Thurs­day night, bus from a Bris­bane sub­urb. The pas­sen­gers are over­whelm­ingly 20 some­things going into town for a night out. The largest pro­por­tion are eth­nic Indian and Chi­nese. Just inside the door, two trans­port police are being offi­cious, check­ing every­one. Halfway into the jour­ney an old Abo­rig­i­nal man stag­gers onto the bus. He is very, very drunk, can hardly stand up. He takes maybe five min­utes to find a fare in his rags. He smells like a brew­ery. This char­ac­ter lurches down the aisle utter­ing inco­her­ent threats to every­one in gen­eral, the only con­nec­tive word being fuck… fuck… fuck. The trans­port cops look appalled and con­flicted. What should they do? At the next stop they sud­denly dis­cover that they both have an urgent need to be on another bus.

Critter Shock – Reflections on Australia for a Korean Friend

Nice to hear from you Kang. Quite a sur­prise. What’s pay­ing for your bibim­bap nowa­days? Sen­ti­men­tal for old times? That’s not allowed until you have killed all your ene­mies, stolen the king­dom, and retreated with twenty con­cu­bi­nes into lux­u­ri­ous degen­er­a­tion.

Me? I’m in crit­ter shock, try­ing to work out where a place called Aus­tralia went. Yeah, I know, you want to say that it never existed except in my imag­i­na­tion… What­ever. Stuff around here in Aus­tralia is strange. In the twelve years that I was away some­thing has hap­pened to my head, or to the natives, or both. Mem­bers of the species under 30, male or female, are now mostly cov­ered from head to toe (and appar­ently on more pri­vate parts too) with amaz­ingly ugly tat­toos. To har­mo­nize with this, uh, brand­ing, every ori­fice in their body is punc­tured with sil­ver studs, punched through the skin, and no doubt receiv­ing coded mes­sages from another planet. Today I saw one of these beings with a bar-code tat­tooed on her arm. I sup­pose that makes it eas­ier at the cos­mic check­out where they are bought as pets. Mean­while the elders of the orig­i­nal tribe, fed on a pure diet of sugar and pain killers, drift about like enor­mous bal­loons, and make grunt­ing sounds that sound for all the world like swamp frogs. I speak here of my eth­nic fore­bears, the Anglos.

The streets are now also pop­u­lated with huge num­bers of celes­tial cit­i­zens pre­tend­ing to be Chi­nese stu­dents, while the gov­ern­ment, appar­ently in fear that they will wake up one morn­ing to find Beijing’s blood red ban­ner fly­ing on the Prime Minister’s lim­ou­sine, has now admit­ted an equal num­ber of Indi­ans (almost invis­i­ble here twelve years ago) to work in the 7/11 shops when they are not cod­ing math to keep the coun­try run­ning, Orig­i­nal Aus­tralians of course all gave up maths in junior high school, when they had learned enough to fill out a lotto ticket. I guess the devi­ous hid­den mas­ter plan is that the Chi­nese and the Indi­ans can fight each other to the death while the Anglo Aussies get on with drink­ing beer.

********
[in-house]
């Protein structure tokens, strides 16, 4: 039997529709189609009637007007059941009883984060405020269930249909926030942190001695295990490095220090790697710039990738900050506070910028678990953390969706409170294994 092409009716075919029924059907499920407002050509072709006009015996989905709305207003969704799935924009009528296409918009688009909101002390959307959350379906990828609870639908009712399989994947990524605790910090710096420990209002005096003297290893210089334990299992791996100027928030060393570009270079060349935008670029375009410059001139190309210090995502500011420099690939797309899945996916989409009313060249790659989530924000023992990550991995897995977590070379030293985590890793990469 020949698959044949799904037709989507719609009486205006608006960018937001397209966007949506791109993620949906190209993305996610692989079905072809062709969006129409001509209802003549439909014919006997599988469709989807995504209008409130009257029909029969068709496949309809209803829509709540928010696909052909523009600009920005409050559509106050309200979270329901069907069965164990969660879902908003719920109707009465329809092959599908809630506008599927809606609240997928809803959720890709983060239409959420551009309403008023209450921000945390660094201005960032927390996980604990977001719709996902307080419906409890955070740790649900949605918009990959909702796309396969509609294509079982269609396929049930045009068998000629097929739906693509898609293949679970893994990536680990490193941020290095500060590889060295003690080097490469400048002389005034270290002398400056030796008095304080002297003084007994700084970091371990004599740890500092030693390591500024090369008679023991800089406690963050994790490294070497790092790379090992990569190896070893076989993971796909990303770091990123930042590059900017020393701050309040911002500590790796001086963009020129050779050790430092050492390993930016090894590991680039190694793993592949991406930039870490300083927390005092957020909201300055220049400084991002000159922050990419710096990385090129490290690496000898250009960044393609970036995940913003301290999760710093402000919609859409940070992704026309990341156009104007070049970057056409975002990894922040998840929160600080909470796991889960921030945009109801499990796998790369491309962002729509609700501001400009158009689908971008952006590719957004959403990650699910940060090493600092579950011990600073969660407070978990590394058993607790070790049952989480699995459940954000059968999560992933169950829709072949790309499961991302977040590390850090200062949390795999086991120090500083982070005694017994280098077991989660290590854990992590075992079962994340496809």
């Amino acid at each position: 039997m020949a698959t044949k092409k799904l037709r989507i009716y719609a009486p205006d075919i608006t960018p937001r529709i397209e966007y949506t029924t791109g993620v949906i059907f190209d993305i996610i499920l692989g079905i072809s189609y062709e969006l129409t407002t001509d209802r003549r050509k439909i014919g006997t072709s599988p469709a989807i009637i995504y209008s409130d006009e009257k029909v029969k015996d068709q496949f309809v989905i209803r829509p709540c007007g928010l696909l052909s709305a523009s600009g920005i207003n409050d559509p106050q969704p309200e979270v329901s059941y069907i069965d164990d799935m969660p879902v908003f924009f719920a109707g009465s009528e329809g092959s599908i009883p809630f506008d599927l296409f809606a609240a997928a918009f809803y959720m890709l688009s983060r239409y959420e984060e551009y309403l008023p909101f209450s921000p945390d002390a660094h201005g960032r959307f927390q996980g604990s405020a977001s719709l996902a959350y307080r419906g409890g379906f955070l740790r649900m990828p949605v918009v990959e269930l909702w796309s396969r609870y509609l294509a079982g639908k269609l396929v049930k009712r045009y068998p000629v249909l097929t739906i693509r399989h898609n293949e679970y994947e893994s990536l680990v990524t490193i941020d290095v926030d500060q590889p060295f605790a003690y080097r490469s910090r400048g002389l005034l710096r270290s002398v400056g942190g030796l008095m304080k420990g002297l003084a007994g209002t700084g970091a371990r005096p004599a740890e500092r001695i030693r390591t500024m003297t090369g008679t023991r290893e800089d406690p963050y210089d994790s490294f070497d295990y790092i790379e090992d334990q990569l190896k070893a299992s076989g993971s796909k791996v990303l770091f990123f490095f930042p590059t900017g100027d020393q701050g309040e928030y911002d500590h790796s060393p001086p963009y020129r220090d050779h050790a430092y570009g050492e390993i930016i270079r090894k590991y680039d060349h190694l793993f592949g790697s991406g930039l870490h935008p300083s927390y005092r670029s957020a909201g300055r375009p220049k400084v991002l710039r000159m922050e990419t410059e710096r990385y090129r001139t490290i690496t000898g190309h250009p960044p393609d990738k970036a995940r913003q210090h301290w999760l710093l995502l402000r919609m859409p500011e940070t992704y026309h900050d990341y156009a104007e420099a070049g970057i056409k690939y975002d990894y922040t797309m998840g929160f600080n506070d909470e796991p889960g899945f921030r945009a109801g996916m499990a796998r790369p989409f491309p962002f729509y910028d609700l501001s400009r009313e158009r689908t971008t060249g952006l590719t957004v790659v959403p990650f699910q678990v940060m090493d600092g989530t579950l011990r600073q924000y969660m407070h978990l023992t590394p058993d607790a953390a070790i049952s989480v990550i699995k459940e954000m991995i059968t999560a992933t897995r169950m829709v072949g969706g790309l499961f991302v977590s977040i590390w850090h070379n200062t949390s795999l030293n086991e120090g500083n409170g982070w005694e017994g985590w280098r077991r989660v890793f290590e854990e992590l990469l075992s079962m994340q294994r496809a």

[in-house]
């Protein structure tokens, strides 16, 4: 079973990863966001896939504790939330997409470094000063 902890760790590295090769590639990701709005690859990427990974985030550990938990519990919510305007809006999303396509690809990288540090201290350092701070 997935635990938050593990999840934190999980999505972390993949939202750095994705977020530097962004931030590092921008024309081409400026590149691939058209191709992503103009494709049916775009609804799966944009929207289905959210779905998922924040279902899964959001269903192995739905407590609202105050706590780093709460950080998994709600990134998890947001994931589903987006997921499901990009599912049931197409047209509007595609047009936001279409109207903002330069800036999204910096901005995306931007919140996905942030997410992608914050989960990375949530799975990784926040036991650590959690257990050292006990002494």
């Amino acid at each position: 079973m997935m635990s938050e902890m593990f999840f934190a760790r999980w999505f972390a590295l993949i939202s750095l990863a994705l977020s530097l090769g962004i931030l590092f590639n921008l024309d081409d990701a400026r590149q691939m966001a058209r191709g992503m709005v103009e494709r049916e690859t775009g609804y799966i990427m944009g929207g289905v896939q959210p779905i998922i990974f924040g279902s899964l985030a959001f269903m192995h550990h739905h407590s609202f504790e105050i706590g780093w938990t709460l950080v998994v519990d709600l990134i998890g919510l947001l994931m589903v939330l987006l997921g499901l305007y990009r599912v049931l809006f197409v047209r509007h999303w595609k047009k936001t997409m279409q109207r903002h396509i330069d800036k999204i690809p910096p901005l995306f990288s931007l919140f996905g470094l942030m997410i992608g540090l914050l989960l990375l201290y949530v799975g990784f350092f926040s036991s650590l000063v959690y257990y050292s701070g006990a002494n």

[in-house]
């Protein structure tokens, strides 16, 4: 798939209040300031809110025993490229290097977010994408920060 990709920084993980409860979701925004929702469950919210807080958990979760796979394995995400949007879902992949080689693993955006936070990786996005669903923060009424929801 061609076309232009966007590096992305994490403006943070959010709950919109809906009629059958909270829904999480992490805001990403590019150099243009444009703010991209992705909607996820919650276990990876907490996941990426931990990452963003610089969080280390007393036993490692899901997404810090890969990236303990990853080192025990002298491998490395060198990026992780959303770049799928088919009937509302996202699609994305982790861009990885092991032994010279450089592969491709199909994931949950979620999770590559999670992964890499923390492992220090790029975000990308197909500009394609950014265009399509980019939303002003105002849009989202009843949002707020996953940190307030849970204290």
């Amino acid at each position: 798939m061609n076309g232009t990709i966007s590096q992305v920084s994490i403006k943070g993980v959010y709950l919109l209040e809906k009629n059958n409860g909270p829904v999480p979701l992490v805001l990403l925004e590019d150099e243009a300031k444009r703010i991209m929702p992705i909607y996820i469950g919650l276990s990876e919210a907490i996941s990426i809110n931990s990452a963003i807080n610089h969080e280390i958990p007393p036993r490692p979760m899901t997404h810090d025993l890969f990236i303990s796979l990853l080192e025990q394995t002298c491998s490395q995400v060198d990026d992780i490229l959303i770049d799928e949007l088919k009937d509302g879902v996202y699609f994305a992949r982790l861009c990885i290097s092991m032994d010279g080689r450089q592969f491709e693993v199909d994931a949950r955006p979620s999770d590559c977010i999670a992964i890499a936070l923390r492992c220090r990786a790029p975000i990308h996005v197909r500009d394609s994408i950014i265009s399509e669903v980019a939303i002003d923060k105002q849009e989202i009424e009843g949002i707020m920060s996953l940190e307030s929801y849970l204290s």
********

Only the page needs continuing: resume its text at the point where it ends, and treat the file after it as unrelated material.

Australia Calling Home

Aus­tralia Call­ing Home

I remem­ber burn­ing beaches and the rush of salty waves,
I remem­ber long cool drinks in the shade of old tin shacks.
There were dusty tracks through bush­land to hid­den moun­tain pools,
And brain­less boys who lived to tell of leaps from walls of rock.

We grew to slicked down teens on the hunt for bimbo blondes,
And our rusty hurtling cars were the ter­ror of the streets.
We were care­less of the hard bright sun, of booze and friendly smiles,
Then fell for love, the fix was in, Aus­tralia was our home.

Thor, China
    spring 2008
(Port Mac­quarie beach, NSW; image cour­tesy of www.sydney-australia.biz)
.. for other exam­ples of Thor’s poetry, see Time Pass­ing
at http://thormay.net/literature/poems.html

A Stranger in His Own Country – Adrift at 49


Dreams are tufts of cloud in the blue-black yon­der. One sec­ond you almost have them, the next you have tum­bled a thou­sand metres through space into another wooly con­coc­tion. Is the truth so insub­stan­tial? She was small and grubby and freck­led. If all lit­tle girls are meant to be cute, she was the one god for­got. She stood in my way with fierce deter­mi­na­tion, pulled me down, and said in a tiny voice “I love you.” Then she kissed me lightly on the lips.

We seemed to be in the hall­way of some kind of apart­ment build­ing. There was a sense that her mother had drifted in with another lack­adaisi­cal one-night-stand, and that for no par­tic­u­lar rea­son I was the only per­son around who looked like a rea­son­able human being. No I don’t know what it all means. Only that a very few dreams have a long after­taste.
Con­tinue read­ing

Seventeen in 1962

This longish poem, Sev­en­teen in 1962, is a pretty accu­rate descrip­tion of my first job in Nun­dah, Bris­bane, in 1962. I was a stranger in the city. My fam­ily came from around Syd­ney, and had just retreated, nearly bank­rupt, from a failed migra­tion to north Queens­land where south­ern­ers were unwel­come. The bit­ter­ness of tone per­sisted for much of my first ten years in unskilled jobs after leav­ing high school,  partly per­haps from dis­ap­point­ment after hav­ing topped the school aca­d­e­m­i­cally, then col­lid­ing with the incom­pre­hen­sion of work­ing class par­ents and the indif­fer­ence of gen­eral Aus­tralian cul­ture. The peo­ple I knew or met seemed to resent intel­lec­tual curios­ity. They wanted to be respected veg­eta­bles in a very small gar­den plot. As a com­plete out­sider with­out money or any social skills at all, it was a friend­less time.

                    Sev­en­teen in 1962

The wait was over, the grow­ing done,
Just the fill­ing out to come;
Time of promise, time to fear,
Gan­gling sev­en­teen.

First job, be-clerked, min­nowed and shoaled
With the eight o’clock tide, be-tied.
And the man­ager, Minikin, said marry your­self
To the com­pany, boy-man to be made;
Tuck in your shirt and swear
Here will be done as your elders have done,
Let all debtors be blessed, amen
And wipe the smirk off your face.

Con­tinue read­ing